Christmas is right around the corner! It’s time to start shopping!
There are lots of things parents could get for each child on their list… but lots of toys are just noisy or obnoxious, without really contributing anything positive to the child’s life.
This holiday season, give a lasting gift to your child (and a bonus reward for yourself!) by teaching the child something useful through your gift. Understanding the child’s developmental needs will help you choose a thoughtful and educational gift.
For your shopping convenience, CLICK ON ANY OF THE IMAGES BELOW for a quick link to Amazon!
Babies (0-18 months)
Babies have two main developmental goals: 1) learn how to use their bodies (fingers, hands, sitting up, crawling, walking, eating, etc.) and 2) build a relationship with loving adults around them.
Click on any of the images below for some great gifts that tailor to those needs:
- Sensory Objects
- Activity Cube
- Shape Sorters/Stackers
- Soft Blocks
- Plush Books
Toddlers (18 months-3 years)
Toddlers have mastered a few skills during their baby stage- such as walking, some talking, eating, etc.). Now that they are more capable, the big struggle for a toddler is to find ways to use these skills independently…. But this usually gets them into some trouble. Toddlers are exploring the world around them, learning their own limits, and learning their parents’ rules.
One important way that a toddler gains independence is through toilet training.
Learning to communicate through speech helps toddlers accomplish these developmental goals.
- Buckles, Snaps, Dressing
- Nuts and Bolts (Builds fine motor skills)
- Thick Cardboard Toddler Books
- Potty Seat
Early Childhood (4-6 years)
Children in early childhood are beginning their school years- bringing new challenges such as learning to sit still, wait their turn, stand in lines, listen and attend to the teacher, play cooperatively with friends… Not to mention academic demands like learning the ABC’s and reading.
Having mastered basic communication skills, they are able comprehend basic logic, such as cause and effect. Children at this age often struggle to comprehend abstract concepts.
Play really expands during early childhood as children’s imagination allows them to pretend with their friends.
- Dress Up/Pretend Play
- Color Coordinated Tea Set (Matching Skills)
- ABC Fun
- Beginning to Read Books
Middle Childhood (7-10 years)
Children in middle childhood are beginning to understand abstract concepts. They are ready for more advanced learning- in school (such as in math) and outside of school (such as in learning to use money).
They have excelled in their communication enough to grasp irony and humor.
With more understanding of why’s and how’s, these children are ready for advanced teaching about moral character. They can start deciding for themselves who and what they want to be. They can plan for the future and start setting goals independently.
These children have more awareness of their surroundings, so they start to catch on to social norms and expectations. Children start to take on roles at home and at school that define themselves. They are ready for a little more responsibility.
- Comics or Joke Books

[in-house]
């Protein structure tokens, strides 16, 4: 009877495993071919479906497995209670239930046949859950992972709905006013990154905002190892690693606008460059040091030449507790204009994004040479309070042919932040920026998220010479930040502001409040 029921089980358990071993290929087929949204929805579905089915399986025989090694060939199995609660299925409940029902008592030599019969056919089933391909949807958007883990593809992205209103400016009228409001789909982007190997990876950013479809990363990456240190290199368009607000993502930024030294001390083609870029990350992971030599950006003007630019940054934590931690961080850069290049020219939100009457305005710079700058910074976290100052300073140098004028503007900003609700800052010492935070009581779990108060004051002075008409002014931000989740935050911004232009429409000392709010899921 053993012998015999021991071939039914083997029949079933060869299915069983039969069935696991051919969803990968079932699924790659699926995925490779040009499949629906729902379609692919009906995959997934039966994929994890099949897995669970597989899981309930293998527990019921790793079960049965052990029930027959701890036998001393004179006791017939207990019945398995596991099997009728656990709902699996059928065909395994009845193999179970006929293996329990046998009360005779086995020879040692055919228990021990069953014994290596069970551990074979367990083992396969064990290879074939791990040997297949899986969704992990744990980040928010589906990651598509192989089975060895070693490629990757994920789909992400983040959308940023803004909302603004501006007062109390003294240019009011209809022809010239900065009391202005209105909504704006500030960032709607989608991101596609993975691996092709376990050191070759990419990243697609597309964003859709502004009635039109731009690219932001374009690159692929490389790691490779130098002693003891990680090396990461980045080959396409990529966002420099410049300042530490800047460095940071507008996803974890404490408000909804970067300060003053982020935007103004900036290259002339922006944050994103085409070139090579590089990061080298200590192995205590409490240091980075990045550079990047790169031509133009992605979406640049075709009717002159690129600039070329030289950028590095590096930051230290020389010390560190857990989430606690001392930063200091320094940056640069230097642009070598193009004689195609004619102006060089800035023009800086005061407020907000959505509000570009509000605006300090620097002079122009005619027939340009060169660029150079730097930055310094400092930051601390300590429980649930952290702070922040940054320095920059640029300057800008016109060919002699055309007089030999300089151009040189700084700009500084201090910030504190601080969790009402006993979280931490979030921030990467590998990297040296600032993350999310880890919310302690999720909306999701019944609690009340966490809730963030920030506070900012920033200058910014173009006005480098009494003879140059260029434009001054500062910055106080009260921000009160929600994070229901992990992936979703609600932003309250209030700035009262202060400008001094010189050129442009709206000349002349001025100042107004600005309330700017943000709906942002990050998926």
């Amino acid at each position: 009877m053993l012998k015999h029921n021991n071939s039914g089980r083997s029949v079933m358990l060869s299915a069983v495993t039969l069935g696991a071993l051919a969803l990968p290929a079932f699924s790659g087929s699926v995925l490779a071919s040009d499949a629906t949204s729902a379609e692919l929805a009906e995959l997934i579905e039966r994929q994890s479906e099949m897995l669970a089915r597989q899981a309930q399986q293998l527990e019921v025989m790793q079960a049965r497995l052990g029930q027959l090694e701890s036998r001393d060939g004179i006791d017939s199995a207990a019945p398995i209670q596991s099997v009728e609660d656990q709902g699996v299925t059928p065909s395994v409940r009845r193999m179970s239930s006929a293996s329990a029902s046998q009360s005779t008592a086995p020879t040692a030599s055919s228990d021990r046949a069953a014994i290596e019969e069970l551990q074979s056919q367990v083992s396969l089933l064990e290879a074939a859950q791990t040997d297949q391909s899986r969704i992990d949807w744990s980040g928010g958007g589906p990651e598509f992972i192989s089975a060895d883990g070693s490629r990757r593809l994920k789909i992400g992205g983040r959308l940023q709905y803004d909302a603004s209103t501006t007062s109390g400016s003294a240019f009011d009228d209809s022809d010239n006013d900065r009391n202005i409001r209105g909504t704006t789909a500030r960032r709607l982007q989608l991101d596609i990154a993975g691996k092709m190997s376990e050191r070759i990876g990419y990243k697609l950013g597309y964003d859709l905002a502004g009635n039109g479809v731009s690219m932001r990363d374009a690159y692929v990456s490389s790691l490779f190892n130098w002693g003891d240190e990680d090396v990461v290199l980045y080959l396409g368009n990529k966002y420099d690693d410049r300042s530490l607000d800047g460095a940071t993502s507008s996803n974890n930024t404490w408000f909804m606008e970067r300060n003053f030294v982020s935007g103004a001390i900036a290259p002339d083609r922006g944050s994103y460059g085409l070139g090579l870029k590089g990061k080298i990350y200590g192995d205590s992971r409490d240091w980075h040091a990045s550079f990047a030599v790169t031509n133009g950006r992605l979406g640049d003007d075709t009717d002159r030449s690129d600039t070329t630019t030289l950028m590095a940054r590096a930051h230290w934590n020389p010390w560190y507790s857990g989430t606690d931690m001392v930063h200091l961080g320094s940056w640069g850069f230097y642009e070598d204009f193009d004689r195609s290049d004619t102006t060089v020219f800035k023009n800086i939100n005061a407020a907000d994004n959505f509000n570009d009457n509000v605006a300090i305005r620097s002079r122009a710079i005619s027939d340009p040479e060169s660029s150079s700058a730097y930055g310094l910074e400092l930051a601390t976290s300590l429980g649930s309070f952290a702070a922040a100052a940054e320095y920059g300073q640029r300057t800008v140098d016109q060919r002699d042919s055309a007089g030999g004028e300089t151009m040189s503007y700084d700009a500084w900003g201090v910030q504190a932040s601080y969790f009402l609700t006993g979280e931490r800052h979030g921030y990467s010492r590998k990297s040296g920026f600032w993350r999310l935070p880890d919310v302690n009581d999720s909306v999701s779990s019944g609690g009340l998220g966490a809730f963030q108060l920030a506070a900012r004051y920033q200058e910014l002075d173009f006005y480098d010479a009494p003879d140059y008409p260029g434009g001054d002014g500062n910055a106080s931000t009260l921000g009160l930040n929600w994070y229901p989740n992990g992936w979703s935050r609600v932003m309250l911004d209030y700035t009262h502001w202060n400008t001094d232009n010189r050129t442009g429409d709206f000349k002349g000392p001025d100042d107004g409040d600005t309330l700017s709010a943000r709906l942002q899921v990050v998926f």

- Geometric Blocks
- Chapter Books
- Pets or Pretend Pets
- Money Management Tools
- New Skills (Playing an instrument, sewing, cooking, etc.)
Late Childhood (11-12 years)
In late childhood, children are in a transitional phase. They are beginning to outgrow younger children and prefer to interact with older youth. They are looking for ways make themselves more accepted by teenagers.
This is a time of parental teaching and warning. These children usually haven’t hit the rebellion that often comes with adolescence, so they are still willing to listen to their parents. It is an important time for talking about peer pressure, sex, drugs, alcohol, bullying, how to use technology responsibly, porn, and other major topics that will arise during adolescence.
- LIFE Board Game
Adolescence (13-18 years)
Adolescence is surprisingly similar to the toddler stage. The main challenge for adolescents is to find independence, while still operating within their parents’ rules. Adolescents push boundaries, trying to find the limits.
They are almost adults- and need to be prepared for every situation that they will encounter when they hit adulthood. They need to be prepared for: cooking their own meals, managing their own money, keeping track of time, working a job, cleaning their own home, balancing work/school and play, having positive friendships, having positive romantic relationships, organization, being a responsible citizen, and graduating college.
Adolescents are also finding their own unique hobbies, interests, life skills, and exploring possible future careers.
Teens are strongly influenced by their peers, so any gift that will make the adolescent feel “cool” will help your child in their social skills.
- Cash (Encourage them to save some of it!)
- Appropriate Clothing/Shoes/Jewelry/Accessories
- Money Management Tools
- Time Management Tools
- Things for their Future Apartment/Dorm
- Tickets to the Movies, Gift Cards for Restaurants (For hanging out with friends)
- The Gift of Making Your Home “Teen Friendly”
Making your home “teen friendly” depends on your child’s interests and the interests of his friends. Adding perks to your house that appeal to them will encourage your teen and their friends to want to hang out at your house. This is awesome because you can get to know your child’s peers- and keep an eye on things to make sure they are being safe and responsible.
- Vacations/Family Time Rather than a Physical Gift
I’ve known families who go on a cruise, rent snowmobiles, or go for a hot air balloon ride with their teens instead of buying gifts for Christmas! This builds your family togetherness, and is a ton of fun!
Enjoy your new gift-giving confidence, knowing that your gift will be loved and useful.